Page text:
Fifteen years in state politics can’t solve profound disadvantage

The Labor Party is conducting the most fractious preselection process in many years. I am one of about a half dozen state Labor MPs facing de-selection when the national executive meets on Monday. Many politicians in these circumstances plead their case as a hero in a historical drama few beyond themselves are interested in.

Labor MP Robin Scott.

For me, what is much more important is to look at how to contribute to the future by highlighting insights gained and reflecting on where I could have achieved more. Our community is a rich, successful, multicultural society. Despite the terrible pressure the pandemic has placed on most aspects of life, Victoria has low levels of overall unemployment. A progressive Labor government has built infrastructure at an unprecedented scale and brought long overdue attention to family violence and mental health.

Yet often in overlooked corners of our community, in subcultures that escape the public debate, profound disadvantage lurks. Disengagement from mainstream society means some of these groups are denied the economic and social opportunities others take for granted.

This becomes a reinforcing cycle, where without the bridges between the disadvantaged community and the mainstream community cycles of poverty replicate across generations. Our public debate lacks the frameworks to understand why these issues arise.

The pandemic has hit Victorians hard but overall unemployment levels are low.Credit:Virginia Star

Class has been significantly displaced by identity politics as a way of understanding disadvantage. Victoria has an excellent Minister for Equality, yet he has no direct role in addressing economic disadvantage.

A protective desire not to stigmatise removes the ability to honestly discuss the link between some migrant communities and intergenerational disadvantage. There is no racial basis for disadvantage; we all share the same DNA. But the failure to acknowledge the link between some cultural groups and deep disadvantage is not protective. It prevents the accurate diagnoses of social problems.

The most obvious example is the South Sudanese community, where profound disadvantage exists. The most recent Census data show that unemployment in this group was 31.8 per cent at a time when unemployment in Victoria was 6.6 per cent. When I was the minister for multicultural affairs, I calculated that in some age groups 10 per cent of South Sudanese men were in the criminal and youth justice systems.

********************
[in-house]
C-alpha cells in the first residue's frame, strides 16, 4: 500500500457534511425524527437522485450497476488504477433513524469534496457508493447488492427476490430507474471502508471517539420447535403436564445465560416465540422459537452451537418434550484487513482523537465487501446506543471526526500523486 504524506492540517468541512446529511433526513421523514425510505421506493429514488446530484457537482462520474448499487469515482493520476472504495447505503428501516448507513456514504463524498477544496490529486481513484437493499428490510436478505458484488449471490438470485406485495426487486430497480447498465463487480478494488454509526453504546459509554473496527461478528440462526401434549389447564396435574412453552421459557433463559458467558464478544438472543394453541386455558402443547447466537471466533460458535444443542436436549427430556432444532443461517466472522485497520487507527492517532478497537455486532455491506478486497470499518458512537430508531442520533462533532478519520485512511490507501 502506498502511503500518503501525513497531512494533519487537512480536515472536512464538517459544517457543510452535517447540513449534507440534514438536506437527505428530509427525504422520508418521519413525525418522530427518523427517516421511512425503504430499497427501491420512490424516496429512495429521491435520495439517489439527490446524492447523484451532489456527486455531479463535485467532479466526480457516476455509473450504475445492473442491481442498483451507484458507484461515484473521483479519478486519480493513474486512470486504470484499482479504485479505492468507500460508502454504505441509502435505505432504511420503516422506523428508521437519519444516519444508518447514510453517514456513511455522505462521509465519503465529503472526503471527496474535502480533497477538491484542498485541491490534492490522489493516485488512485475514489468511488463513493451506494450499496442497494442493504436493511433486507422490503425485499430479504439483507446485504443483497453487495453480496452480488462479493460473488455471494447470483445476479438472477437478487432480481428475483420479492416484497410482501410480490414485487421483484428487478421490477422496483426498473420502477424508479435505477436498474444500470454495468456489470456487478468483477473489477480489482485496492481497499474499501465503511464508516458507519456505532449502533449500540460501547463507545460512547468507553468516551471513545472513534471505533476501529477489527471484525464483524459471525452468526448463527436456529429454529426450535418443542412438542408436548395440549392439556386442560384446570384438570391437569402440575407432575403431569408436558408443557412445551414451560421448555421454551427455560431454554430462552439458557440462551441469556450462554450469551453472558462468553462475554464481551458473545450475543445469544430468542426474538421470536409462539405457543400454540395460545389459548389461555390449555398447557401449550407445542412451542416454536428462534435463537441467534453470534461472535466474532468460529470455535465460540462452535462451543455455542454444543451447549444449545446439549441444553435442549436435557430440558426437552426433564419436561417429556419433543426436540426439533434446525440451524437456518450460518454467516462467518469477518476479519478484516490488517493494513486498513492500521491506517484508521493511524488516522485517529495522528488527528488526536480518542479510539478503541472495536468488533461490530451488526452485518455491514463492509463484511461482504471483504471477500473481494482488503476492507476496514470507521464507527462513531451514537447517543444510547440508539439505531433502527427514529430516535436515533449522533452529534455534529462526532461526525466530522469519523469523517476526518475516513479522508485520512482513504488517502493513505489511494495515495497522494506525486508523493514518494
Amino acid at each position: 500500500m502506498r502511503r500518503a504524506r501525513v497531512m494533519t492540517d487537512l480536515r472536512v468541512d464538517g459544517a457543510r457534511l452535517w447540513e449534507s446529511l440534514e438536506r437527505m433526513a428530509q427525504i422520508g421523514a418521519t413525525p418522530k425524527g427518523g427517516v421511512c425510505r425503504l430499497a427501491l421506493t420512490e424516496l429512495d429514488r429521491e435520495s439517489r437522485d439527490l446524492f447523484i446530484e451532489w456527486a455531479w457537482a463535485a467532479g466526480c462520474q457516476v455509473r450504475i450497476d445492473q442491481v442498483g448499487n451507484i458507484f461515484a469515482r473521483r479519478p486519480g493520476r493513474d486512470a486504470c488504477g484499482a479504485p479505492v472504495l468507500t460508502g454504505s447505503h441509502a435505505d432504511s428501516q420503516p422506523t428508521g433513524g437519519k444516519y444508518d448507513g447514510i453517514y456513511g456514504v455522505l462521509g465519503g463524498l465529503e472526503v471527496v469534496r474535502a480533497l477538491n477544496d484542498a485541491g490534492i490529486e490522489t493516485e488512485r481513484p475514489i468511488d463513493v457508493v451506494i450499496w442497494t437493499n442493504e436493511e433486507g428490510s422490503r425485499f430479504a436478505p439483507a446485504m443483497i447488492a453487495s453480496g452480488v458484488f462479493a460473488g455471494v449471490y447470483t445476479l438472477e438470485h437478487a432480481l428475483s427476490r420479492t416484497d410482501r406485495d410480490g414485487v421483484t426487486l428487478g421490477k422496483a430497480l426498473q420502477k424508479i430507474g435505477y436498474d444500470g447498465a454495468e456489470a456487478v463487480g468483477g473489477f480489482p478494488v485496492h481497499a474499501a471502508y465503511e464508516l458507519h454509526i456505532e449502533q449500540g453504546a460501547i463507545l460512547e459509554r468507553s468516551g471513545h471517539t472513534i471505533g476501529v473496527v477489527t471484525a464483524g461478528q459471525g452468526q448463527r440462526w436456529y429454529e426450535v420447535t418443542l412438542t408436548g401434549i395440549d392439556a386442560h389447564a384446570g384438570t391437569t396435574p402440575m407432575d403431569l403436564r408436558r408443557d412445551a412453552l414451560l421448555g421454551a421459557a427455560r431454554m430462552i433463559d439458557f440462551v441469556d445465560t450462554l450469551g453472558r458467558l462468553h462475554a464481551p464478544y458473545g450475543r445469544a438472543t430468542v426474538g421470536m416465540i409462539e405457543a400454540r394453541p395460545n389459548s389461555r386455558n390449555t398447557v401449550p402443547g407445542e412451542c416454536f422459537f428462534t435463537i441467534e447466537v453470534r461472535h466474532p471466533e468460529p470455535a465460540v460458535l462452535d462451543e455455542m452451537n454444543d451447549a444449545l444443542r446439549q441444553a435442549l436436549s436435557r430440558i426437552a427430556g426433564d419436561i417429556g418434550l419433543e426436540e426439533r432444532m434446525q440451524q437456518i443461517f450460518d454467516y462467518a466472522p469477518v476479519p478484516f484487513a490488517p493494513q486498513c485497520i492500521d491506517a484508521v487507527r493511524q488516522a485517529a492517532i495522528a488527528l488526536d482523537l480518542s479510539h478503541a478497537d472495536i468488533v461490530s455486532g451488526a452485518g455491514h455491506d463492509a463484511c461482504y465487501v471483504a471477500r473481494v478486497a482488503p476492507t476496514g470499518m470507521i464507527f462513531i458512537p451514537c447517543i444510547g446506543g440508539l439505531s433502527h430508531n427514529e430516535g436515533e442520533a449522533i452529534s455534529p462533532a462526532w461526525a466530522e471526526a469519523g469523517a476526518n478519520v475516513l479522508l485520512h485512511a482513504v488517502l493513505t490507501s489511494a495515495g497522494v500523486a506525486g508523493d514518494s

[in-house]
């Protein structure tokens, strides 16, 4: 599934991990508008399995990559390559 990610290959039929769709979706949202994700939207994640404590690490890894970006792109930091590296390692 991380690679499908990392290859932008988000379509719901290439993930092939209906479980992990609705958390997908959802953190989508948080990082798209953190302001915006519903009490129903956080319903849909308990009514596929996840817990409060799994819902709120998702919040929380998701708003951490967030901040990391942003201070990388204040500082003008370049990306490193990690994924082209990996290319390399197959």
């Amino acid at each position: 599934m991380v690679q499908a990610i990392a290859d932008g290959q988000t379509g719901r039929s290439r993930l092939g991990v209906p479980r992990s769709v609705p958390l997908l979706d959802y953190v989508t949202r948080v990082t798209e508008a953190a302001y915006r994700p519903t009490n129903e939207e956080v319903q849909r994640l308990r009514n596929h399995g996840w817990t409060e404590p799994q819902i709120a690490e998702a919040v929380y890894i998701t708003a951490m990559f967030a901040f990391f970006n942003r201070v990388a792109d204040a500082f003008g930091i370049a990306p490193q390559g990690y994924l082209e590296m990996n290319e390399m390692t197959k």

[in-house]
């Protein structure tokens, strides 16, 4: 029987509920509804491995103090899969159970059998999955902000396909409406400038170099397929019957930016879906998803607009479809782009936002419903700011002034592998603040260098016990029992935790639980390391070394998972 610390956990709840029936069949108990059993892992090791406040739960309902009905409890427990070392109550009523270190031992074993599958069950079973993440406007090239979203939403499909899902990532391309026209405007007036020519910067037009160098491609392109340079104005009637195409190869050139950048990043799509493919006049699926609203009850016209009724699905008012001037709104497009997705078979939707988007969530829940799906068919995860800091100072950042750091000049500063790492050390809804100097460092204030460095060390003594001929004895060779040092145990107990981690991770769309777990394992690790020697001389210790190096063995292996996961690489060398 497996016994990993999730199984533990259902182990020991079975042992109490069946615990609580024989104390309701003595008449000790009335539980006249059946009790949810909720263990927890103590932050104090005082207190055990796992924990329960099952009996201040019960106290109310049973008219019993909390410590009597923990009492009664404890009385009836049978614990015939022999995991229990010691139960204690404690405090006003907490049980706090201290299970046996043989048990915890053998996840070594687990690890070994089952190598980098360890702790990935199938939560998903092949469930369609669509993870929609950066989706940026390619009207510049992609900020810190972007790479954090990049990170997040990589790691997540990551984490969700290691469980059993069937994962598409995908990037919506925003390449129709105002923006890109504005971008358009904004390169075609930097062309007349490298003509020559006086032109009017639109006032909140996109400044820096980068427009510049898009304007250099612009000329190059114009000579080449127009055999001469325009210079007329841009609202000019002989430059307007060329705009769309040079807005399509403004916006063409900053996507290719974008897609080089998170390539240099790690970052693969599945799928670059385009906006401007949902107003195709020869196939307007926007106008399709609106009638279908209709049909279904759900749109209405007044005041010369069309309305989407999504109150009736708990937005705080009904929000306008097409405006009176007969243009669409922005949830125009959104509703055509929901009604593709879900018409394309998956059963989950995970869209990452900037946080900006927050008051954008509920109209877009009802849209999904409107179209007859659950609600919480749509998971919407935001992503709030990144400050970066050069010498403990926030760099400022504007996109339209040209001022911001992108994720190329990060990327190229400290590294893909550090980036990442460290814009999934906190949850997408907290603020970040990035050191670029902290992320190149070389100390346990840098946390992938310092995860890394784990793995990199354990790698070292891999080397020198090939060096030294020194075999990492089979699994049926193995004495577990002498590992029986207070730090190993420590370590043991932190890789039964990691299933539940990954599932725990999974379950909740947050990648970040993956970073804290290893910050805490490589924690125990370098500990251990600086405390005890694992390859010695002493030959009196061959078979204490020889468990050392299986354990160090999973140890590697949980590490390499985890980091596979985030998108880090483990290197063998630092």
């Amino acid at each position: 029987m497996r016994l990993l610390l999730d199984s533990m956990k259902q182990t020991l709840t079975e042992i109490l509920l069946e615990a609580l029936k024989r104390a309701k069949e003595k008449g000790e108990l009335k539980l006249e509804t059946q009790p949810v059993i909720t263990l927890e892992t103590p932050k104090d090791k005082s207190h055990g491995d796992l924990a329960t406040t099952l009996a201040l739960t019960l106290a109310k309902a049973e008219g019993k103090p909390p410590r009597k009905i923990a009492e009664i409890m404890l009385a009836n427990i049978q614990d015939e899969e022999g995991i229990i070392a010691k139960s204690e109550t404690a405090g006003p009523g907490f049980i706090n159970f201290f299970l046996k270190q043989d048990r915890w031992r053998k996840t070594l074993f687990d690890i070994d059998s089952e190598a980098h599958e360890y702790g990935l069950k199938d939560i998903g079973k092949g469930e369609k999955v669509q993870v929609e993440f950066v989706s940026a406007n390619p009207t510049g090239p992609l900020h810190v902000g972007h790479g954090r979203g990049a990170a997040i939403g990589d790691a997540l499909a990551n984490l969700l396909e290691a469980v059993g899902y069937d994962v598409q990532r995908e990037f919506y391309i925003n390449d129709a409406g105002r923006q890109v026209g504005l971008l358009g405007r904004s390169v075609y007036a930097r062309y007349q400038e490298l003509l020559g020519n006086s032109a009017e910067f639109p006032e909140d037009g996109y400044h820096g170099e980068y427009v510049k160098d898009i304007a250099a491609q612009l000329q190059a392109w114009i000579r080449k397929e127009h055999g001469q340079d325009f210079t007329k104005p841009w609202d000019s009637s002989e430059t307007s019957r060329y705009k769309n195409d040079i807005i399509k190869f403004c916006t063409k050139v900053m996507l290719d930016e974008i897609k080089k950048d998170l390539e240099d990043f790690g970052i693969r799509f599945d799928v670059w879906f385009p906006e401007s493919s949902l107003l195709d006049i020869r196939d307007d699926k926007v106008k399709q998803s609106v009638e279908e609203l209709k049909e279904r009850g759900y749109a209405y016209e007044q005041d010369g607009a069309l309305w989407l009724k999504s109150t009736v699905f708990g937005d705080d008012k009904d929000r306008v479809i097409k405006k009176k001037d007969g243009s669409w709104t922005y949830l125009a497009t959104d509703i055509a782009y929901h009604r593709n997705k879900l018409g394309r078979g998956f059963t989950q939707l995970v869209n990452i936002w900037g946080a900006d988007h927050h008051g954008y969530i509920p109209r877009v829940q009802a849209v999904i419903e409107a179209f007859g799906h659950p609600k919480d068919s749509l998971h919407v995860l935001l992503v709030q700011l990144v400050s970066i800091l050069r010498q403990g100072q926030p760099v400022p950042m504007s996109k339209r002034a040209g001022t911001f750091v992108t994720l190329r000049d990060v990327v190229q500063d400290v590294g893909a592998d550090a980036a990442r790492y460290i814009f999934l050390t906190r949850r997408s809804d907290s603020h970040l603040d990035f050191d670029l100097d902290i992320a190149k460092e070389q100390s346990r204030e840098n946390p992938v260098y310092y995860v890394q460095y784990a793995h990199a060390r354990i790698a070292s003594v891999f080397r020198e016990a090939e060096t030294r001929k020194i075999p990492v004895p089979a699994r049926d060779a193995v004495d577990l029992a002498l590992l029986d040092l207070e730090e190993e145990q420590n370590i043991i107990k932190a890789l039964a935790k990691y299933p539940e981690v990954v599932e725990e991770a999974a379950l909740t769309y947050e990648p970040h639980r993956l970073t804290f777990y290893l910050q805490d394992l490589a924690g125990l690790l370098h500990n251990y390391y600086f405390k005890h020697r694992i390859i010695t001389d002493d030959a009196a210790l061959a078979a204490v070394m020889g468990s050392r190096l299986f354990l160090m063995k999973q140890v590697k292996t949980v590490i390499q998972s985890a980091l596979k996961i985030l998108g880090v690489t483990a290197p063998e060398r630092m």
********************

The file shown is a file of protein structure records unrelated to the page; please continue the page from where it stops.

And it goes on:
Many South Sudanese Victorians have experienced significant disadvantage but this is often overlooked.Credit:Kate Geraghty

It is not the community’s fault, and many South Sudanese are making strong contributions to Victorian society. They have faced war, societal collapse, low levels of educational attainment and should not be stigmatised. They are not alone; there are a number of other deeply disadvantaged communities.

COVID has drawn into sharp relief the existence of an “underclass” in Australia who work in insecure employment in hospitality, cleaning and processing jobs in abattoirs and elsewhere.These groups are economically vulnerable and disengaged from the concerns of the political and cultural elite. They have not been able to shift to working online, and their intergenerational households have been vulnerable to COVID.

During my 15 years in Parliament, I identified these issues, advanced considered solutions, and lobbied colleagues. But my actions did not match the disadvantage I observed. Poorer communities don’t just have less work, they die years earlier, and live with more chronic poor health.

Many Labor colleagues are working hard to address inequality in housing, employment and across many other portfolios. But their efforts are fettered by the lack of a clear identification of the causes of disadvantage and the lack of clear targets to reduce the problem.

COVID has shown us that systemic expertise, based on the best science and social science, should guide government interventions. This knowledge should be partnered with community-led grassroots programs. Expertise, community and government in partnership can enact profound change. Success and failures need to be measured with refinements to programs based on this evidence.

Employment should form the centre of the strategy. But most importantly the end goal should be clear – a more equal society, without pockets of deep disadvantage, where all Victorians have a fair chance to participate. Victoria needs a Minister for Economic Equality with the clear focus that has been brought to family violence and mental health.

The community-led vaccination campaigns in migrant communities give me hope. When communities are linked to expertise and the government throws its weight behind these efforts, greater things can be achieved.

It is time to address systemic disadvantage, bravely and honestly. We should all rise to the challenge.

Robin Scott has represented the state seat of Preston since 2006.

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